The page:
Do Foreign Maritime Workers Qualify Under the Jones Act?
When a maritime worker is injured because of the negligence of the owner or operator of the vessel or another seaman, they have the right to seek compensation under the Jones Act. There are specific qualifications to be eligible under the Jones Act, however, including classification as a “seaman.”
A seaman is a person who is employed by the vessel owner or operator and spends at least 30% of their time on the vessel, directly contributing to its function in some way. But how does this definition apply to foreign seamen? Do they still qualify for compensation under the Jones Act, even though it is a law of the United States?
The answer will vary on a case-by-case basis, but the general rule of thumb is that foreign maritime workers may be considered Jones Act seamen if they work on vessels owned or operated by U.S. companies. If a foreign seaman works for a company that is based out of the United States, they may qualify for Jones Act coverage.
There are also scenarios where a non-U.S. citizen may qualify under the Jones Act even if they work on a vessel owned by a foreign company – if that company meets certain thresholds for doing business in the United States. Examples may include companies that have U.S. office locations or conduct a certain amount of business in the United States.
One of the earliest examples of this was the decision in Stewart v. Pacific Steam Navigation Co in 1924, where a British seaman was able to file a Jones Act claim for an injury he had sustained on the deck of a vessel owned by a British corporation while in the Panama Canal.
What About Injuries in Foreign Waters? Are Non-U.S. Citizens Covered?
The Jones Act is not limited by geographic location. Seamen injured in inland waterways, U.S. waters, or foreign waters may qualify for compensation under the Jones Act. This is true for non-U.S. citizens as well, as long as they meet the requirements of being a seaman.
For more information on maritime injuries in foreign waters, see the following:
- Why the Flag of a Vessel Matters for Workers Injured at Sea
- How Are Foreign Water Maritime Cases Handled?
Up to 25% of Seamen on U.S. Vessels May Be Foreign Workers
Section 27 of the Jones Act requires vessels that move cargo between United States locations to be owned and built by American citizens. 75% of their crews must also be U.S. citizens. This means that up to one in four seamen on these vessels may be foreign maritime workers. These numbers are higher on offshore platforms and vessels located outside of U.S. waters.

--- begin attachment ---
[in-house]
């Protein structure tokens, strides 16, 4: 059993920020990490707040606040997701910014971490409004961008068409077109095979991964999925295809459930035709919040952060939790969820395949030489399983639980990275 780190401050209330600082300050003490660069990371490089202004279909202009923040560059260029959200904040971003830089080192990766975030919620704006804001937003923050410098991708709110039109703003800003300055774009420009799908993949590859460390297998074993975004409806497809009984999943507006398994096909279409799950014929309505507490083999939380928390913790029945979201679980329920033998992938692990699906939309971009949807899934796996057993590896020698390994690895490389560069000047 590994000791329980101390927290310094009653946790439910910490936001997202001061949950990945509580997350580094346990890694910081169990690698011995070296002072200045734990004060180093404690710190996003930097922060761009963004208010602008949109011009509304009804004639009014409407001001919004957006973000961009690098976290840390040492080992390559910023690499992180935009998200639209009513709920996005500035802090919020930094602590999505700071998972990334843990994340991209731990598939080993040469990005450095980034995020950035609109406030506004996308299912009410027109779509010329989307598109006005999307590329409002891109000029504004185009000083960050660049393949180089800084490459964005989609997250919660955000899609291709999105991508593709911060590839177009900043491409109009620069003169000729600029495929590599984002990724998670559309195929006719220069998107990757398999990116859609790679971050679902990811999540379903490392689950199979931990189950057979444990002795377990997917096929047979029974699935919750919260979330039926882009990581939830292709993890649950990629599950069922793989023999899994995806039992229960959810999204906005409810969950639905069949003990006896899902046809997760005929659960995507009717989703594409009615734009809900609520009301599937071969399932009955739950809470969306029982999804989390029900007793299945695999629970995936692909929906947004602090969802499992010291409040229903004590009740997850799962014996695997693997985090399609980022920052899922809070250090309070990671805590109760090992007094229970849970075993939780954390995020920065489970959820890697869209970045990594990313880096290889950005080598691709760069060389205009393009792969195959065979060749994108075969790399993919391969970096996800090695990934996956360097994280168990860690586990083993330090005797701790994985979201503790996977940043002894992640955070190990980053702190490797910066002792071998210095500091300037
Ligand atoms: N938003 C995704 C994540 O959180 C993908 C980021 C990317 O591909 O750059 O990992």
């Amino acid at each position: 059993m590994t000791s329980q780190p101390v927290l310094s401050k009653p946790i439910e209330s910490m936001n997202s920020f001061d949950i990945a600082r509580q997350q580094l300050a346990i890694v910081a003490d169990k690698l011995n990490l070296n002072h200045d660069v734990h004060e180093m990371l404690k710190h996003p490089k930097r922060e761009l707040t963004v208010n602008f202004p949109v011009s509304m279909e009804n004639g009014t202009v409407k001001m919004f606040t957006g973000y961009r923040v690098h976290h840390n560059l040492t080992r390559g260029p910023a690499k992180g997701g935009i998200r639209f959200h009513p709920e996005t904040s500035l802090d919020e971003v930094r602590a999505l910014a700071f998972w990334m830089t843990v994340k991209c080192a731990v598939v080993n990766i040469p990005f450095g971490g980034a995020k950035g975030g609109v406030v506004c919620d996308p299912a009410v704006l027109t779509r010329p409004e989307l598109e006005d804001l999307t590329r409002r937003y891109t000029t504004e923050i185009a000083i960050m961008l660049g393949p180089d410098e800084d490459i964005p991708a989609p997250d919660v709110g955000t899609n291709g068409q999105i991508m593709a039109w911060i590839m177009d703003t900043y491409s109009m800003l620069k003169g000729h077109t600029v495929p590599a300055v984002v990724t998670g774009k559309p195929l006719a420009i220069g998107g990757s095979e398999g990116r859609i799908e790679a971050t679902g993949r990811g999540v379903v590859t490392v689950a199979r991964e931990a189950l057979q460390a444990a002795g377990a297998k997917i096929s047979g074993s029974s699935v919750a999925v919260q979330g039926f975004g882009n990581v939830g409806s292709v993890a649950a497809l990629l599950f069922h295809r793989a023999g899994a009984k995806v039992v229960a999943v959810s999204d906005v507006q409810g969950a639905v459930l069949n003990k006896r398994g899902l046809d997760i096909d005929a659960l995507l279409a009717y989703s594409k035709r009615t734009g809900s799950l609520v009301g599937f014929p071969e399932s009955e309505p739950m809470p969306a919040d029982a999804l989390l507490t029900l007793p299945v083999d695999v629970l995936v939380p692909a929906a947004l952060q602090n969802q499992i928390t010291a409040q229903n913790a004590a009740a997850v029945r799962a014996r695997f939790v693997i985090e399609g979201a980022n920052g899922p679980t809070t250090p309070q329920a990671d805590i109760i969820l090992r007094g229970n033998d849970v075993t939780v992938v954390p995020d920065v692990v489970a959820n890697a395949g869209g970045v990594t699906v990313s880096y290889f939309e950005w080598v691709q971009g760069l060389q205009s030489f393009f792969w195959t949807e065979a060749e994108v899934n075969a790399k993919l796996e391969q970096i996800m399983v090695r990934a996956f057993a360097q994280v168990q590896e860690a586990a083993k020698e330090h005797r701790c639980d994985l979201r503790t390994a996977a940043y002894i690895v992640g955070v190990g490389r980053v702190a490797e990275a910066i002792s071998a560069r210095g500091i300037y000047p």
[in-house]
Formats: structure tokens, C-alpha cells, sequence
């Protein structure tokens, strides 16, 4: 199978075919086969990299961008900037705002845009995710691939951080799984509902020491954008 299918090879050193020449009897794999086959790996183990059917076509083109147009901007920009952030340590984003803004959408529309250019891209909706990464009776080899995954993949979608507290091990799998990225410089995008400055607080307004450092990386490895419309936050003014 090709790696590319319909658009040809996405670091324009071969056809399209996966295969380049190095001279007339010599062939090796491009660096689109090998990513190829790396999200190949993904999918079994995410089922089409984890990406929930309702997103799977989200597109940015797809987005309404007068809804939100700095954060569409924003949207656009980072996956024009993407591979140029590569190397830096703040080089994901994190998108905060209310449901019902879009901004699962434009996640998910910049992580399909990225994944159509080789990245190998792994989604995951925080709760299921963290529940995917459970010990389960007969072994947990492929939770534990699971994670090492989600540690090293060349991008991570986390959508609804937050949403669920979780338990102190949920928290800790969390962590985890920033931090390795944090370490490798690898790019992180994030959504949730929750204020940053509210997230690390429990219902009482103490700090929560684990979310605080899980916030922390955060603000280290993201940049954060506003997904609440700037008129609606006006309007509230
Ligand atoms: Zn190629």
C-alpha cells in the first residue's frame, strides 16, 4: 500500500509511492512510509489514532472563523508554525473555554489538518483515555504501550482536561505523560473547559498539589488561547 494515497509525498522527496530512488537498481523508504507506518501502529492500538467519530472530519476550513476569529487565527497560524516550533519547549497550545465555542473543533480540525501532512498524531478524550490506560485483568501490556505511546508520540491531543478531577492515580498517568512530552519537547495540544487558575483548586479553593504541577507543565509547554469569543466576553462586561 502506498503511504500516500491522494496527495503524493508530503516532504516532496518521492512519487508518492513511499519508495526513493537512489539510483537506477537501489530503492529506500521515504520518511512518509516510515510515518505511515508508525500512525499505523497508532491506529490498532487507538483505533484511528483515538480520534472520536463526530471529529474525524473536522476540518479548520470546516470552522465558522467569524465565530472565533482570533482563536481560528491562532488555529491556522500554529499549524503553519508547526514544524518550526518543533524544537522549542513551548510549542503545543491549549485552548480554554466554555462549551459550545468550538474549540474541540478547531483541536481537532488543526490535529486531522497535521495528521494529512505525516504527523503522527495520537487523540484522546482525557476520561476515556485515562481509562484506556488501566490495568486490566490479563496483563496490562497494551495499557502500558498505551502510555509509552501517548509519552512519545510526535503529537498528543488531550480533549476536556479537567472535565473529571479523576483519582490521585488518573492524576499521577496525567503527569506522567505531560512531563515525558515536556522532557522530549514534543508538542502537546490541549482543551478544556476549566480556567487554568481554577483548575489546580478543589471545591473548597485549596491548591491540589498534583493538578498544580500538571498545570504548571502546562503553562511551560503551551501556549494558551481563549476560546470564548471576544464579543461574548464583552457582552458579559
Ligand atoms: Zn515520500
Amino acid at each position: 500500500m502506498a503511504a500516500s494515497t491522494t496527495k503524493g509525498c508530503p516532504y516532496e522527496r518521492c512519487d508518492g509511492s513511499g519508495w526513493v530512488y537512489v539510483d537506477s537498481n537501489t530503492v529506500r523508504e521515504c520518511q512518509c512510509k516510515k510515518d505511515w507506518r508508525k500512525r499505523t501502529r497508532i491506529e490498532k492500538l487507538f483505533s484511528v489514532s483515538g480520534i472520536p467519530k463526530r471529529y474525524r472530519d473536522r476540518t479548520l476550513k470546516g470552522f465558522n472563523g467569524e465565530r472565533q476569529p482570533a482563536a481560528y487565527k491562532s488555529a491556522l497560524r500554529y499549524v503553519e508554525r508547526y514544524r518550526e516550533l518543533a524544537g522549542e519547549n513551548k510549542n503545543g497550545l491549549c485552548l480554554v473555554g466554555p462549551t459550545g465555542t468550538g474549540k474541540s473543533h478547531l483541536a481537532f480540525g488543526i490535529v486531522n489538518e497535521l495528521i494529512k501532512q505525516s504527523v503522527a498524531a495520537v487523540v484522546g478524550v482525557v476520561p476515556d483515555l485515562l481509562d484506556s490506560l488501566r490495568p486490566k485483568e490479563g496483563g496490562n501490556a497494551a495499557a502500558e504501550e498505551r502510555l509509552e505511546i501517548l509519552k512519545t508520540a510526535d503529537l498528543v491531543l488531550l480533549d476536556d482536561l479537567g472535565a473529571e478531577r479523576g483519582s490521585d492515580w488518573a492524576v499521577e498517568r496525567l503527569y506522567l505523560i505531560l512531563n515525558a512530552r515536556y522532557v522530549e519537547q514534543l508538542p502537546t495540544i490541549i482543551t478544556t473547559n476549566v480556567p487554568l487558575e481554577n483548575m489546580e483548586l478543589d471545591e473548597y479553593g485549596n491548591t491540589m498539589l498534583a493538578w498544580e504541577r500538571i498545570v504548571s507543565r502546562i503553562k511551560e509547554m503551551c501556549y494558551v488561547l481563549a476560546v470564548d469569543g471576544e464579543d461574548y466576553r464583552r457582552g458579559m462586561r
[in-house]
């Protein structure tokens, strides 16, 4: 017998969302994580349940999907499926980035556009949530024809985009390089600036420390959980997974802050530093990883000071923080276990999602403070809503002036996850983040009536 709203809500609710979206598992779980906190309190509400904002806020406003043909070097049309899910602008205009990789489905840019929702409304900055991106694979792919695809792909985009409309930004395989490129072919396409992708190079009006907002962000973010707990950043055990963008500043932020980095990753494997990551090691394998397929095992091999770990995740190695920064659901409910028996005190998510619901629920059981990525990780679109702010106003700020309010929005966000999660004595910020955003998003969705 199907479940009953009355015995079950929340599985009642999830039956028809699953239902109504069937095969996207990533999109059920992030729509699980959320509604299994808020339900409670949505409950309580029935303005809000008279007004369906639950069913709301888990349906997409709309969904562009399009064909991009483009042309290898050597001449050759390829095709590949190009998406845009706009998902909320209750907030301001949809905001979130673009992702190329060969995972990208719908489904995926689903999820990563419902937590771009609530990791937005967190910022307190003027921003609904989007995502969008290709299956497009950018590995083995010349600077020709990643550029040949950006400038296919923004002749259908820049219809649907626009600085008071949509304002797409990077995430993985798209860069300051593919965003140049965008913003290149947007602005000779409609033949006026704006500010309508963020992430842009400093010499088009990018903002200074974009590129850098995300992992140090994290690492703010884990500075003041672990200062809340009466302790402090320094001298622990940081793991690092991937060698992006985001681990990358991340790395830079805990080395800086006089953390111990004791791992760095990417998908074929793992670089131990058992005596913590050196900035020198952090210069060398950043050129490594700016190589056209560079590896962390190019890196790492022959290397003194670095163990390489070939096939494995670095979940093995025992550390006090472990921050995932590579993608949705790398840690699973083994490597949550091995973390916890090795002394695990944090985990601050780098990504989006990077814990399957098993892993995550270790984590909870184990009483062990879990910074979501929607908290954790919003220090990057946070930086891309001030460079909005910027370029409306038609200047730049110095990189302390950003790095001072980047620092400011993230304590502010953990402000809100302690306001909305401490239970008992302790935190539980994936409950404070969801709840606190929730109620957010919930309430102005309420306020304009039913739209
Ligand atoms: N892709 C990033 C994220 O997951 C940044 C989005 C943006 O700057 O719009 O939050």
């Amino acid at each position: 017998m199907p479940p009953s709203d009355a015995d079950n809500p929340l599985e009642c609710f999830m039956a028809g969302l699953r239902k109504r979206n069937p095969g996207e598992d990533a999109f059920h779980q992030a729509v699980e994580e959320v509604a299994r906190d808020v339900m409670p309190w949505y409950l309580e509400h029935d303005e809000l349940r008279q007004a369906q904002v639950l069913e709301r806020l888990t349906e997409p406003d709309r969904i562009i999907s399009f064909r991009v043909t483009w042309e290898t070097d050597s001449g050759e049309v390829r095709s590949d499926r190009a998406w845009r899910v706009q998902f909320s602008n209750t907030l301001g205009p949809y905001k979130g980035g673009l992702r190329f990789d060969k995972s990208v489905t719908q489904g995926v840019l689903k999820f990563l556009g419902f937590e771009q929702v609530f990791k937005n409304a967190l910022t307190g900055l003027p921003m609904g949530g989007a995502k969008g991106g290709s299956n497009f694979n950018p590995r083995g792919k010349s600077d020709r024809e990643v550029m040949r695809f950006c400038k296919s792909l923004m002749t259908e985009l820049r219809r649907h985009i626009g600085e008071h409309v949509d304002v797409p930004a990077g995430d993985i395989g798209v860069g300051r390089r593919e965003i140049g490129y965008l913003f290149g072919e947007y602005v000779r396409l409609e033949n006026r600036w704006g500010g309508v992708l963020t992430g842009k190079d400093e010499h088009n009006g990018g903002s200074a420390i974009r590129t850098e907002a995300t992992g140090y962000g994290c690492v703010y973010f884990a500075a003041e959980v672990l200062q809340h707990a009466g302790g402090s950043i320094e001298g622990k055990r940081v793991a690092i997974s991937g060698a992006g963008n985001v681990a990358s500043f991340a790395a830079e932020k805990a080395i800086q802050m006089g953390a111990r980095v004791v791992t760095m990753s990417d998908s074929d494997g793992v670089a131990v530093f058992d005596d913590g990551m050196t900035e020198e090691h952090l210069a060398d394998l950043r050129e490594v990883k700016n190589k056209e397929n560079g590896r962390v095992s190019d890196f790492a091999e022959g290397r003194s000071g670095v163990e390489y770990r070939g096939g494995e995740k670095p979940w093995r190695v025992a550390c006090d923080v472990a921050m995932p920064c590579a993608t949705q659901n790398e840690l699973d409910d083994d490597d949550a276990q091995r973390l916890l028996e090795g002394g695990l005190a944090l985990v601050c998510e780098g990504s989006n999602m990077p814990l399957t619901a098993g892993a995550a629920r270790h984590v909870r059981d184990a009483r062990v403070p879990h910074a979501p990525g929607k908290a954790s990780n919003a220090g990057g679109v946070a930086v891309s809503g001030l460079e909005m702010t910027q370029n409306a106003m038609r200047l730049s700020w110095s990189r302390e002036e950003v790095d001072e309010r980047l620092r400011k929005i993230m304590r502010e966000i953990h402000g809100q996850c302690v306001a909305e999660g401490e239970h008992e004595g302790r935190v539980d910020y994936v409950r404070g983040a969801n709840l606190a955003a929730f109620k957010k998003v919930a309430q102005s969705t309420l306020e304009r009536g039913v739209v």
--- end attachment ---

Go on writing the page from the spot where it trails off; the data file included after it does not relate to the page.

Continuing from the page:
Foreign maritime workers are often paid less than their American counterparts, particularly in offshore drilling operations and on vessels that operate in non-U.S. waters. Some may earn anywhere from 15-70% less than American seamen, but this does not mean that they should be denied the same rights under the Jones Act and other maritime laws. Their safety and their lives are just as important and must be protected. If they are injured, they should be able to recover fair compensation that will help them get the treatment they need while providing for their lost earnings.
Jones Act Compensation for Foreign Seamen
If a maritime worker from another country qualifies as a Jones Act seaman, they may be entitled to compensation for medical treatment, lost earnings, and more. Their eligibility must first be determined, however, and that may depend on the flag of the vessel, whether their employer is a U.S. company, how much business their employer conducts in the U.S., and more.
At Arnold & Itkin, we are recognized as leading offshore injury attorneys. We have handled some of the biggest cases in maritime law and have never wavered in our advocacy for injured seamen and the families of those who have been lost at sea because of the carelessness and greed of big corporations more interested in production than safety. If you are a seaman from another country and want to know if you qualify under the Jones Act, we are here to listen to your story and share our insight regarding your options and rights. To get started, call (888) 346-5024 or contact us online. Your consultation is free and confidential.